Overall, the ride was outstanding and my hill climbing for the day was one of my best yet.
By combining parts of this ride with parts of Sundays ride, an idyllic route could be constructed.
I will report on it once I design it. First, I need to explore Lost Valley Rd and Pe Ell-MacDonald Road.

Monday, June 23, 2008

55 mile loop to Vader

On Sunday, I took a ride that I've wanted to take for a long time. To head out to Curtis Hill and then follow SR 506 to Vader. I was a bit nervous since I would be out on pretty remote roads with no cell phone service so if something went wrong I would be on my own.

I finally did it and was it worth it! The most beautiful ride, that I have done in Lewis County.
I started at 10 AM on a Sunday so there were not many cars out. The ride begins by heading down SR 6 which has nice wide shoulders as far as Adna. The last mile or 2 were rougher but not bad. Then the turn off on Curtis Hill Road, this was my first time on this road and the hill was as tough as I heard it was. I had to stop several times on the way up. The crest of the hill was built up with McMansions.
Down the other side was a fast descent though a forested section and drops into the valley. The next 20 miles pass through nice farms and forested sections that bring a very contented state.

I had a nice tailwind and was just effortlessly gliding along in a state of near bliss when it was shattered. At 1246 Wildwood there was a large dog in the road barking and to my dread there were 3 others in the yard. I dismounted and used my bike as a shield and yelled at dog to STAY!.
At this point a second dog came at me and this was the one that really put a scare in me. He was about my size and was just on the other side of my bike all bristling and snarling. Fortunately, I had my Halt! and gave him a squirt. The spray had an instant effect and the dog whimpered and went back in the yard. I backed the other dog down and left the scene.
My bliss was gone and it took a while for the adrenaline rush to subside.
The next problem was a truck coming down the road that I could hear from a mile back. Once it got up to my I found out why. It was full of teenage boys and they were running on a bare rim.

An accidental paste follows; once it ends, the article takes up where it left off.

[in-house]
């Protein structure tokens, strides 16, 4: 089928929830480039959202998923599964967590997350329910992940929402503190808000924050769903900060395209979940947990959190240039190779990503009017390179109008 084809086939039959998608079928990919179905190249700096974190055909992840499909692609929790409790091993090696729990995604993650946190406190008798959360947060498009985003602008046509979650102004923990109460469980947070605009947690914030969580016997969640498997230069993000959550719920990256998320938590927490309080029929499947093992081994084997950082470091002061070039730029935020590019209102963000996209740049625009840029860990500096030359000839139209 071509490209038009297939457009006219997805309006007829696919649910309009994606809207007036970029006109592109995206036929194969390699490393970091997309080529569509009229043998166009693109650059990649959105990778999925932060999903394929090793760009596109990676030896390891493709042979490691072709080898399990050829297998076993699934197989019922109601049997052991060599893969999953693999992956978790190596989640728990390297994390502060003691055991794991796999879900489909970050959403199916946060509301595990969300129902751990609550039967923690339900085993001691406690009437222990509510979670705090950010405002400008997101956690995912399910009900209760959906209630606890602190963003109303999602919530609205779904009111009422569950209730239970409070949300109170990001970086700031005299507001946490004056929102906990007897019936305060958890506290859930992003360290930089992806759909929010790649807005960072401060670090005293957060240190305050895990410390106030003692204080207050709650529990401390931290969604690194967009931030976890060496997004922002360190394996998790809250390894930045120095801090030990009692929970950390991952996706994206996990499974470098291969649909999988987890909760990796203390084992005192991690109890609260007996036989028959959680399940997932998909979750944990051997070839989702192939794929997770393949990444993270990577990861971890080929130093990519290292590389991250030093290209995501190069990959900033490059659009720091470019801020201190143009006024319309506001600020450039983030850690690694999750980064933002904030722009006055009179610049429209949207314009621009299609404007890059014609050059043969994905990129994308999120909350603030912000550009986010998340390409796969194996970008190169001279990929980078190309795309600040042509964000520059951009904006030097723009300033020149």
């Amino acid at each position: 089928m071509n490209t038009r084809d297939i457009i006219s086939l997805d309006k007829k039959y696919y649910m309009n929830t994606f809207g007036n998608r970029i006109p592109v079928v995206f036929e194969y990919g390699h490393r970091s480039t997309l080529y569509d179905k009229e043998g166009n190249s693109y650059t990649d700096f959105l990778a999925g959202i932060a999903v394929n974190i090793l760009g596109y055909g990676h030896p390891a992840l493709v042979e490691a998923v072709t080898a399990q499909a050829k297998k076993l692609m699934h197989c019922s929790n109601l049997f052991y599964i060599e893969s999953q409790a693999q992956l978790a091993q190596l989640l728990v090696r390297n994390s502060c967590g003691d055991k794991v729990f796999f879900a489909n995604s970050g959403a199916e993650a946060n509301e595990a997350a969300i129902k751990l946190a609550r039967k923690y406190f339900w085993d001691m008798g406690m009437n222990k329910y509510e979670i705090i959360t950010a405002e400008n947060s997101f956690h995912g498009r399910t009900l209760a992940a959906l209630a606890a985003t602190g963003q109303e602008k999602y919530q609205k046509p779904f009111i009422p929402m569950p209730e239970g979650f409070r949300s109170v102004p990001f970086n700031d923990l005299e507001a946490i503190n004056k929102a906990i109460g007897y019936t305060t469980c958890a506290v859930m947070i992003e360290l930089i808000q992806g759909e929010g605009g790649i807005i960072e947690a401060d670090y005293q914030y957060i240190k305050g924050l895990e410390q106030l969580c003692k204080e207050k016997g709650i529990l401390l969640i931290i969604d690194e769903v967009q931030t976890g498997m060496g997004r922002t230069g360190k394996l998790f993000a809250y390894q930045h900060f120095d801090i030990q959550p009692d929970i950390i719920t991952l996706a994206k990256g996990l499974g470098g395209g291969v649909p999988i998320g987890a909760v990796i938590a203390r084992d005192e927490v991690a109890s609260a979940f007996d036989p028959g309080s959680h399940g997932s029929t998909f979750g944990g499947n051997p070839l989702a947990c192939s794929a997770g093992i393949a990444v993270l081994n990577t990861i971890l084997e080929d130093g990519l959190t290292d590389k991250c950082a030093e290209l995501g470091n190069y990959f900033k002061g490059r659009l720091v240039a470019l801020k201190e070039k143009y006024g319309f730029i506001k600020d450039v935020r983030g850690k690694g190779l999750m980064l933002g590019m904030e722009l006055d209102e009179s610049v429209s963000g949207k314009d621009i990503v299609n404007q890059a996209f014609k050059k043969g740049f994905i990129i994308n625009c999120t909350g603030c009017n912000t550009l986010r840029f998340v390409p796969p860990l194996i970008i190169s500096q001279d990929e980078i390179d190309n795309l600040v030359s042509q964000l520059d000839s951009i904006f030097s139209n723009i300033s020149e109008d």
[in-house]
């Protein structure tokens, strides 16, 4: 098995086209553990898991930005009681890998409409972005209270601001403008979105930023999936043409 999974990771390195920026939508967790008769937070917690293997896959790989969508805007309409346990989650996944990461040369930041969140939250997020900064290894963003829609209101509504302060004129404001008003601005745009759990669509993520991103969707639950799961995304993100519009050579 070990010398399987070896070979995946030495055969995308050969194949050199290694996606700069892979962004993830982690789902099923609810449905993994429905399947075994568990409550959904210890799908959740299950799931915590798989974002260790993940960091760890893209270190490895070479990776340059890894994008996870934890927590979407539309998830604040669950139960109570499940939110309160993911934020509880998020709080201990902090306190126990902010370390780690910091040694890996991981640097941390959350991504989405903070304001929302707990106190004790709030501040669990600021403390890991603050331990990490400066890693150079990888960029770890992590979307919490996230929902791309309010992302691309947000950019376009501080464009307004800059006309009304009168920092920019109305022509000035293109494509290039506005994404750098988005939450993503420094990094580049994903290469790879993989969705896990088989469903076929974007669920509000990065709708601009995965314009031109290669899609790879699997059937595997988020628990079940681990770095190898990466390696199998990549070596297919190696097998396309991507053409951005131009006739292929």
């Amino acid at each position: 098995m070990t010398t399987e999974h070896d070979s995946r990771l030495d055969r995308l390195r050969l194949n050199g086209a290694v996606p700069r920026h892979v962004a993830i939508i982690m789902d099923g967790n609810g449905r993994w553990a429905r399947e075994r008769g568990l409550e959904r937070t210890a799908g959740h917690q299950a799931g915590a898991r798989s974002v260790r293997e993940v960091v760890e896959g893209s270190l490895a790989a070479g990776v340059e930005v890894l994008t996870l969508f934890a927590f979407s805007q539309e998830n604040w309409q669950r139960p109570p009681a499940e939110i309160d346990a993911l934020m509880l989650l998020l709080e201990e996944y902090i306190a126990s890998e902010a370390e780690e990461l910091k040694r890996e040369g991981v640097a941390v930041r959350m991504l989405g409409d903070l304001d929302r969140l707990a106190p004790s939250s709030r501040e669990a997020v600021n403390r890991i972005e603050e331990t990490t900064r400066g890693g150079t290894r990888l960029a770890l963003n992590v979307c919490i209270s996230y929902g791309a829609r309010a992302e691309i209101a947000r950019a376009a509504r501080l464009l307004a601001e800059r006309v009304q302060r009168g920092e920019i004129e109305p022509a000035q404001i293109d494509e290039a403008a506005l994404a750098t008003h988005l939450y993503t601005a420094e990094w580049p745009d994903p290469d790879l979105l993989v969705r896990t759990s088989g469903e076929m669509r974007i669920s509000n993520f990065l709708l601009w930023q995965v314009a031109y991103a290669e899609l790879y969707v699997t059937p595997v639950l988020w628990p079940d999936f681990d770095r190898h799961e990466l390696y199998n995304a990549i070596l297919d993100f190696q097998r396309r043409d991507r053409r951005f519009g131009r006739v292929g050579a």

This part of the road was secluded and the passengers in the back stared at my as they passed.
About a quarter mile up the pulled into a side road and got out of the truck and fanned out in the road. I did not like the looks of what was going on, were they trying to jump me or what? I stopped and turned around and went a little way down the road trying to decide what to do. In the meantime, they got back in the truck and took off. I waited a bit and then continued on my ride. I closely watched the gouge in the road left by their bare rim to make sure they were not waiting for me somewhere. As the miles passed, I saw pieces of their rim lying in the road. Near Ryderwood, I passed them on the side of the road. I was doing about 35 mph on a long descent at this point.
Once I came to the turn onto the Vader-Winlock Rd, I stopped at the store and had a V-8. I was feeling great again, now that the problems were behind me and I had some very pleasant riding still to come.
Overall the ride was very easy, though I still struggle with hill climbs and there were several extended ones on this ride.
I look forward to riding in this area again.
After the ride was over I contacted the Sheriff's office to report the dog incident.

Posting Dry Spell

It has been a bit since the last post. This is because work blocks my access to Blogger and I have been away from home. Riding has still been occurring.

I am now at the point where a 50 mile ride is no big deal. I still a poor at climbing hills though.